Genomic consequences of human-mediated translocations in margin populations of an endangered amphibian

Binia De Cahsan, Michael V. Westbury, Sofia Paraskevopoulou, Hauke Drews, Moritz Ott, Günter Gollmann, Ralph Tiedemann

Publications: Contribution to journalArticlePeer Reviewed


Due to their isolated and often fragmented nature, range margin populations are especially
vulnerable to rapid environmental change. To maintain genetic diversity and
adaptive potential, gene flow from disjunct populations might therefore be crucial
to their survival. Translocations are often proposed as a mitigation strategy to increase
genetic diversity in threatened populations. However, this also includes the
risk of losing locally adapted alleles through genetic swamping. Human-mediated
translocations of southern lineage specimens into northern German populations of
the endangered European fire-bellied
toad (Bombina bombina) provide an unexpected
experimental set-up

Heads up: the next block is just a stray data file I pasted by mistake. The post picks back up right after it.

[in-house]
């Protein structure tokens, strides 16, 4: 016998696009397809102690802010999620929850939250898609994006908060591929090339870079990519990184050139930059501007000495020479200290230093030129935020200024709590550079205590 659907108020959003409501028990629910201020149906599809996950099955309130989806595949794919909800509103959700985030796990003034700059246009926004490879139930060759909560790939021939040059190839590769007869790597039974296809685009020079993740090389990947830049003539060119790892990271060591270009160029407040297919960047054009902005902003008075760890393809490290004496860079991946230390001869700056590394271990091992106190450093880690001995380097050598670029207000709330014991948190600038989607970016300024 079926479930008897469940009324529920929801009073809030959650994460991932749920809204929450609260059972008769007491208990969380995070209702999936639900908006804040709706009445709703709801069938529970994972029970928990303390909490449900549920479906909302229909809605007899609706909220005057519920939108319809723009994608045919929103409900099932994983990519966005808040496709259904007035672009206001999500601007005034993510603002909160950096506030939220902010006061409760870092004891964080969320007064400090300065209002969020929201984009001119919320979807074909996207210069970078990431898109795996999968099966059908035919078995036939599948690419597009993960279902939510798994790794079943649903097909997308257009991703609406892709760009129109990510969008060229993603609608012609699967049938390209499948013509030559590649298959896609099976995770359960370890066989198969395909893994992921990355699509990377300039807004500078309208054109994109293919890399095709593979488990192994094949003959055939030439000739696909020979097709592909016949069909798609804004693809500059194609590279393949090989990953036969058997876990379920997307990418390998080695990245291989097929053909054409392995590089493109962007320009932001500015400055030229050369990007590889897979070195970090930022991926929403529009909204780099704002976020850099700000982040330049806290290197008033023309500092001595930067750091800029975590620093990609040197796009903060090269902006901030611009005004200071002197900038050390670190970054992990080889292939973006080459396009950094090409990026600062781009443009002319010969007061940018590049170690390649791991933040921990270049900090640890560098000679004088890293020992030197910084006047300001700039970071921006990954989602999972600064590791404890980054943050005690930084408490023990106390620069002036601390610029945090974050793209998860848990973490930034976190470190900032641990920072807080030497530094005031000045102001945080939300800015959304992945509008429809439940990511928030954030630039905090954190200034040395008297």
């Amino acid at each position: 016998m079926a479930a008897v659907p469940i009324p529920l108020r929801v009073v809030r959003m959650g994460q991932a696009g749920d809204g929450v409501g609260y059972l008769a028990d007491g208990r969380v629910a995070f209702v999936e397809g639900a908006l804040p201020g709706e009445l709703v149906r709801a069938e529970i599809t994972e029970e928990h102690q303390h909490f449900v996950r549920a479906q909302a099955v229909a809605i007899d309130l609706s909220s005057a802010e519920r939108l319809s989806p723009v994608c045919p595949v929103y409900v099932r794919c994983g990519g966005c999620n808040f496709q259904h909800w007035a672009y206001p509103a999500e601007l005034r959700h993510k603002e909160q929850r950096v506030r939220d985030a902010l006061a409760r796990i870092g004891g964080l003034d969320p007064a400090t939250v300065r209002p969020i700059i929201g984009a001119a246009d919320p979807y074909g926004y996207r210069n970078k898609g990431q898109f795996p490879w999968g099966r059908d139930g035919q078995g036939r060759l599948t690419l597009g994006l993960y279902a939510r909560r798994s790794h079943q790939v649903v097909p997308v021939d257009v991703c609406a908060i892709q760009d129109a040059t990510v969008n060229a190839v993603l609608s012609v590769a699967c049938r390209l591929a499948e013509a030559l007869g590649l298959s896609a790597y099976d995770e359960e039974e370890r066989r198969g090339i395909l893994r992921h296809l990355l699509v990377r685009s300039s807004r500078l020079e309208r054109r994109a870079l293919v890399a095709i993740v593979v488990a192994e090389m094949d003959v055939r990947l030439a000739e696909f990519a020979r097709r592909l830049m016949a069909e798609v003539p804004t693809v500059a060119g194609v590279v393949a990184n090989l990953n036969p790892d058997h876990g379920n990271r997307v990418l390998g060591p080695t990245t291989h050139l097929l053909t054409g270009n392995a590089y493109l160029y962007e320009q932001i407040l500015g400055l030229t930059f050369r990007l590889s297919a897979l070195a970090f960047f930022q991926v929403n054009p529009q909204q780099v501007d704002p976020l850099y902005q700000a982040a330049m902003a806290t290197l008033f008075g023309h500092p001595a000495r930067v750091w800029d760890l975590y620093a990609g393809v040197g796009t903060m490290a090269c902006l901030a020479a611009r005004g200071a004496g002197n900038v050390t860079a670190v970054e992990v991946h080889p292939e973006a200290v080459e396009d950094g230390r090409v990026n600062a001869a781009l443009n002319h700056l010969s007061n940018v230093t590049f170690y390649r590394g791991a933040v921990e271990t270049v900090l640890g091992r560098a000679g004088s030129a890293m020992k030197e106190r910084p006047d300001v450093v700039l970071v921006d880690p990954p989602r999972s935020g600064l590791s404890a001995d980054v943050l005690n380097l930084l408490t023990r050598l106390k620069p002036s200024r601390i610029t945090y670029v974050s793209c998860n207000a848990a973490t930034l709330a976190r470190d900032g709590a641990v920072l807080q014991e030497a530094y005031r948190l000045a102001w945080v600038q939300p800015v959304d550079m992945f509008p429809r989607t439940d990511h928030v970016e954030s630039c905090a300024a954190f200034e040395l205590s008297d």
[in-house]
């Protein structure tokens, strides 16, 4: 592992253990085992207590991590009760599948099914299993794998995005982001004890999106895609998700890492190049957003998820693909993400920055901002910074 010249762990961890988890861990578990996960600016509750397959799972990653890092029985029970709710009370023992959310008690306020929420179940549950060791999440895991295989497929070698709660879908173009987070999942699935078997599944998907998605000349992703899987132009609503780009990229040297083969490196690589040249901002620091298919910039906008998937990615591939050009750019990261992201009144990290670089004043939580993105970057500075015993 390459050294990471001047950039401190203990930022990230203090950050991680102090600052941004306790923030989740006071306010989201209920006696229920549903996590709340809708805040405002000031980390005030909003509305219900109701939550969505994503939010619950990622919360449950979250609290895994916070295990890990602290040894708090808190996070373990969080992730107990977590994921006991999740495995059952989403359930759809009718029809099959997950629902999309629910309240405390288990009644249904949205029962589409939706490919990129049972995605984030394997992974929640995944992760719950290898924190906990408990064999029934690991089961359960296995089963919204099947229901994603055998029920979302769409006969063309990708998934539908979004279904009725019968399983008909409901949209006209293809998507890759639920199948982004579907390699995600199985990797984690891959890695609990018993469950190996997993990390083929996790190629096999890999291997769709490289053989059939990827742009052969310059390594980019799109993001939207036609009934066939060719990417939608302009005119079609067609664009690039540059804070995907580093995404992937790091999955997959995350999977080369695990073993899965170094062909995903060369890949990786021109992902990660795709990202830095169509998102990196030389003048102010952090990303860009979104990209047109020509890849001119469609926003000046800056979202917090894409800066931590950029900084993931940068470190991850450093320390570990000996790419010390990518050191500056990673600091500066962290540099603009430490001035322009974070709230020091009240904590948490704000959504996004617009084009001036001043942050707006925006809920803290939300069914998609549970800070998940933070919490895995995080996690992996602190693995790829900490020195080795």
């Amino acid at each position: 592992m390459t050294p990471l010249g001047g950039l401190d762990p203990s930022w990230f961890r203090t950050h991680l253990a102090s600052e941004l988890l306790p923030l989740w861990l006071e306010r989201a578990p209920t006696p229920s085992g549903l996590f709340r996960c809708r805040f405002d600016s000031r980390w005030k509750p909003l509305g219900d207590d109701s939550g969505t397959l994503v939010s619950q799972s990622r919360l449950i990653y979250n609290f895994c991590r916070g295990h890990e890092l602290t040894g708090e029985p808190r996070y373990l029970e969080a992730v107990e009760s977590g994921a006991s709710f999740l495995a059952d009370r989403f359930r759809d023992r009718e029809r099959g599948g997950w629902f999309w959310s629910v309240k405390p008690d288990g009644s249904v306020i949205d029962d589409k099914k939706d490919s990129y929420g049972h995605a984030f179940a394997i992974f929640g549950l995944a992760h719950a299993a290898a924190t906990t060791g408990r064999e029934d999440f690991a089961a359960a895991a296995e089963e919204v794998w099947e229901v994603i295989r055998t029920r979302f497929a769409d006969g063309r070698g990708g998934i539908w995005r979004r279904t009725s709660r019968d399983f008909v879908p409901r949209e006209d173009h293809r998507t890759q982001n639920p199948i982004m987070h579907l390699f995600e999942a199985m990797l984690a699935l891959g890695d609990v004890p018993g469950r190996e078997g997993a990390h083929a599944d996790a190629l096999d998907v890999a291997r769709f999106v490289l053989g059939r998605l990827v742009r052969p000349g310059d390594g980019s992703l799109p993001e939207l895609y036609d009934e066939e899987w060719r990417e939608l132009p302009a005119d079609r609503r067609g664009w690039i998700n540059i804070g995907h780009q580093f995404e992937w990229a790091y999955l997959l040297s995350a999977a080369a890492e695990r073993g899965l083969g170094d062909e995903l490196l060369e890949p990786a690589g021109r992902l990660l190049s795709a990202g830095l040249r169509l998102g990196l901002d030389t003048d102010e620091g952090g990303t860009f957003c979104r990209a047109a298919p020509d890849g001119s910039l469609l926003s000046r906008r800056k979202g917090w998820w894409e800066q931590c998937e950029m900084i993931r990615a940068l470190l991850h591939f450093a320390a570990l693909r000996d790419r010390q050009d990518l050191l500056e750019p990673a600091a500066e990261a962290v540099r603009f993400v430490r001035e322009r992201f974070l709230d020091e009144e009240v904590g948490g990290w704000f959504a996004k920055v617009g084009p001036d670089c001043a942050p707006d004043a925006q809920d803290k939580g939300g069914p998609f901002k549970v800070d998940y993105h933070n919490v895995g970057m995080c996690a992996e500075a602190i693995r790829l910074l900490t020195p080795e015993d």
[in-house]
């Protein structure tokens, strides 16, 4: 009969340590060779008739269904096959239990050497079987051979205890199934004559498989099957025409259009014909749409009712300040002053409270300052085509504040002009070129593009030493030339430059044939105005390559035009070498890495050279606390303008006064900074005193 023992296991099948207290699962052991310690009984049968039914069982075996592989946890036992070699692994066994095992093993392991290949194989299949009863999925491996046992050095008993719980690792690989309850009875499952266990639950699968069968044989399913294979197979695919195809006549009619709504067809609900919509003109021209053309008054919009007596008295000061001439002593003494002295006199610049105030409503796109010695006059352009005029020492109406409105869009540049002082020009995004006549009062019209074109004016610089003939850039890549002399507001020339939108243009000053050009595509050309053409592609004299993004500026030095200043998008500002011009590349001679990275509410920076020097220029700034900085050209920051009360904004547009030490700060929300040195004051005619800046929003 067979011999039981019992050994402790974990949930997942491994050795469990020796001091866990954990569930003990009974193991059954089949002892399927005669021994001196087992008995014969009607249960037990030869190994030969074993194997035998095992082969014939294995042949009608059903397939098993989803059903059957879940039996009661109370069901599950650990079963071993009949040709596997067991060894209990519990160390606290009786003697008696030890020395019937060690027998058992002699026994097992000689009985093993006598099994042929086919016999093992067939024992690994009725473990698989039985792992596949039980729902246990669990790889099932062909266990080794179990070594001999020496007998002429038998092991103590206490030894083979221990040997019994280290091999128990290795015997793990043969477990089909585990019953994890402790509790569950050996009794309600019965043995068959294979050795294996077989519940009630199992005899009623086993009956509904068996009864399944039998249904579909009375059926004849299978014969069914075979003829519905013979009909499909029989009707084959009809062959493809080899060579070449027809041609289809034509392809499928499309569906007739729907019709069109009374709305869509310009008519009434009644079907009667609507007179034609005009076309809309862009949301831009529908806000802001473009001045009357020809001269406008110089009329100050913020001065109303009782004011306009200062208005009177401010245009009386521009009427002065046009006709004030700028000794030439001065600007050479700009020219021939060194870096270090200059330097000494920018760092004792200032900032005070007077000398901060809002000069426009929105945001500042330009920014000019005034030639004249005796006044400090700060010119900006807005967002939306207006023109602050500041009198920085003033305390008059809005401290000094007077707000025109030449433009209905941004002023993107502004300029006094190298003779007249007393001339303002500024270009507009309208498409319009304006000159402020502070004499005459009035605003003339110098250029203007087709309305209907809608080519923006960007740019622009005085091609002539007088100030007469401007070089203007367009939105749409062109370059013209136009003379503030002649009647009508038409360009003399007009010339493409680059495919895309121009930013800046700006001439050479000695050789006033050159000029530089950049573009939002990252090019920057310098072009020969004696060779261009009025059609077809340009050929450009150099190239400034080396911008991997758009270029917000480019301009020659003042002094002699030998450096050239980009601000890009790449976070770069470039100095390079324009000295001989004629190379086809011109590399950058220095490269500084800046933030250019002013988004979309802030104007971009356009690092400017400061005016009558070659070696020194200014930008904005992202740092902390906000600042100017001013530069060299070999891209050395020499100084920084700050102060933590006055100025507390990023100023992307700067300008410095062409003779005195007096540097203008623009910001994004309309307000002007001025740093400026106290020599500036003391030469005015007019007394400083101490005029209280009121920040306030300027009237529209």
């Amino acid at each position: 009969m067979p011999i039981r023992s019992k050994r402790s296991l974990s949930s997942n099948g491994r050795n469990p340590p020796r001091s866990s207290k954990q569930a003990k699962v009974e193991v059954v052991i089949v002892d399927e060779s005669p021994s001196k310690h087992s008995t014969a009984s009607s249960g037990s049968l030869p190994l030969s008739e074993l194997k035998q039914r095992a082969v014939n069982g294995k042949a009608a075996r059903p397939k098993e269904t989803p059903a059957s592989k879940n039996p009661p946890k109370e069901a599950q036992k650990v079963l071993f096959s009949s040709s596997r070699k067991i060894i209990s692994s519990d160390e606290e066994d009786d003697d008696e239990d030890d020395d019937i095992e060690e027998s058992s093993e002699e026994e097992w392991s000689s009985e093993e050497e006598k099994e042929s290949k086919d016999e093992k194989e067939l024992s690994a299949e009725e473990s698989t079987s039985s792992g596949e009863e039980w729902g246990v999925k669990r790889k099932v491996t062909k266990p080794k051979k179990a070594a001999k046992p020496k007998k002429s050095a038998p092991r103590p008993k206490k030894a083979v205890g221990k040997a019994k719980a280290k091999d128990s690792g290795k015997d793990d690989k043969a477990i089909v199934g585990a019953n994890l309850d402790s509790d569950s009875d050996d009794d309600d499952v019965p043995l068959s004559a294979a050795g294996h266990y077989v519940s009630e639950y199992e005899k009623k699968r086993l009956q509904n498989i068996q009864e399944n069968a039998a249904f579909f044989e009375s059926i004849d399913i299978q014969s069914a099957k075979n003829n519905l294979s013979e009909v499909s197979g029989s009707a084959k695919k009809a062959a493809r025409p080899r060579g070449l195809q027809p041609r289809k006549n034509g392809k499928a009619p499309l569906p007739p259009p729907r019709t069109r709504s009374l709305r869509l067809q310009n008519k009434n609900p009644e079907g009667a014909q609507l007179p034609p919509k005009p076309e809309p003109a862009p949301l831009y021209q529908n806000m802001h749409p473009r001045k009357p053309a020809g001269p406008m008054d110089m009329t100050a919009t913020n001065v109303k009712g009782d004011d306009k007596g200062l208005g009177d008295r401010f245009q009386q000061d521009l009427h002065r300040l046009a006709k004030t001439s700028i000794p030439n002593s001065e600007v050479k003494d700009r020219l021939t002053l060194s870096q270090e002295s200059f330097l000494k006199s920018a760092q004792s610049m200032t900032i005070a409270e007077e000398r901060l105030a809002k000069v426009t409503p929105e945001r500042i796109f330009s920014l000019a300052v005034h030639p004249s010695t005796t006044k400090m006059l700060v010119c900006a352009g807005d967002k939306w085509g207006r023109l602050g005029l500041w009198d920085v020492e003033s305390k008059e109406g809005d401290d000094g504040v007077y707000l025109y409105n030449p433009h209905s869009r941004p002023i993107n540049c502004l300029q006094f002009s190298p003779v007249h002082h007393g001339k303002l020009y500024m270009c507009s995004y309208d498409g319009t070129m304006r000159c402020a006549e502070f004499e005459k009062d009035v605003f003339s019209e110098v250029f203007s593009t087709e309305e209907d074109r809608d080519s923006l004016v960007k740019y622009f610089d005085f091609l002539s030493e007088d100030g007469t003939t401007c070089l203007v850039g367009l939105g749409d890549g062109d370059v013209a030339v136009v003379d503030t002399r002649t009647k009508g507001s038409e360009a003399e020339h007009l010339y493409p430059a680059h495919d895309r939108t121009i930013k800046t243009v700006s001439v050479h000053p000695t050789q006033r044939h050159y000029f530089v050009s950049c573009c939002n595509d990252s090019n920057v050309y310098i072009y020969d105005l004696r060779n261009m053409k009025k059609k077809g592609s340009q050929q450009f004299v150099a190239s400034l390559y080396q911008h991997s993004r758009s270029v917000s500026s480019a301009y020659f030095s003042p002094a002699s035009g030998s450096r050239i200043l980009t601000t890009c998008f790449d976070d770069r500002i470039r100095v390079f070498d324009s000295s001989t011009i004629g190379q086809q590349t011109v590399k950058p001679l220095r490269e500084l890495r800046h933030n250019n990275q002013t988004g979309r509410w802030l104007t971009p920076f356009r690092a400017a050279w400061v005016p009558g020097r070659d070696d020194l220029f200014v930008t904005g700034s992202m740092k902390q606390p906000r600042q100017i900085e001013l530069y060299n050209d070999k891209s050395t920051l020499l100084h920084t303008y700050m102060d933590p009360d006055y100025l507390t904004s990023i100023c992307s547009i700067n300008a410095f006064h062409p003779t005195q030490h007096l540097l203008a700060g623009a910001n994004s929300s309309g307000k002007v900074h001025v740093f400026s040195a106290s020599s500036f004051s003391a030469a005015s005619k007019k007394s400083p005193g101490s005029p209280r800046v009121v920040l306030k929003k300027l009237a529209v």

to test the genetic consequences of an intraspecific introgression
from central population individuals into populations at the species range margin.
Here, we utilize complete mitochondrial genomes and transcriptome nuclear data to
reveal the full genetic extent of this translocation and the consequences it may have
for these populations. We uncover signs of introgression in four out of the five northern
populations investigated, including a number of introgressed alleles ubiquitous
in all recipient populations, suggesting a possible adaptive advantage. Introgressed
alleles dominate at the MTCH2 locus, associated with obesity/fat tissue in humans,
and the DSP locus, essential for the proper development of epidermal skin in amphibians.
Furthermore, we found loci where local alleles were retained in the introgressed
populations, suggesting their relevance for local adaptation. Finally, comparisons of
genetic diversity between introgressed and nonintrogressed northern German populations
revealed an increase in genetic diversity in all German individuals belonging
to introgressed populations, supporting the idea of a beneficial transfer of genetic
variation from Austria into North Germany.
Original languageEnglish
Pages (from-to)1623-1634
Number of pages12
JournalEvolutionary Applications
Issue number6
Publication statusPublished - Jun 2021

Austrian Fields of Science 2012

  • 106012 Evolutionary research
  • 106014 Genomics


  • adaptive introgression, admixture, Bombina bombina, genetic rescue, mitogenomes, transcriptomics
  • admixture
  • mitogenomes
  • Bombina bombina
  • genetic rescue
  • transcriptomics
  • adaptive introgression

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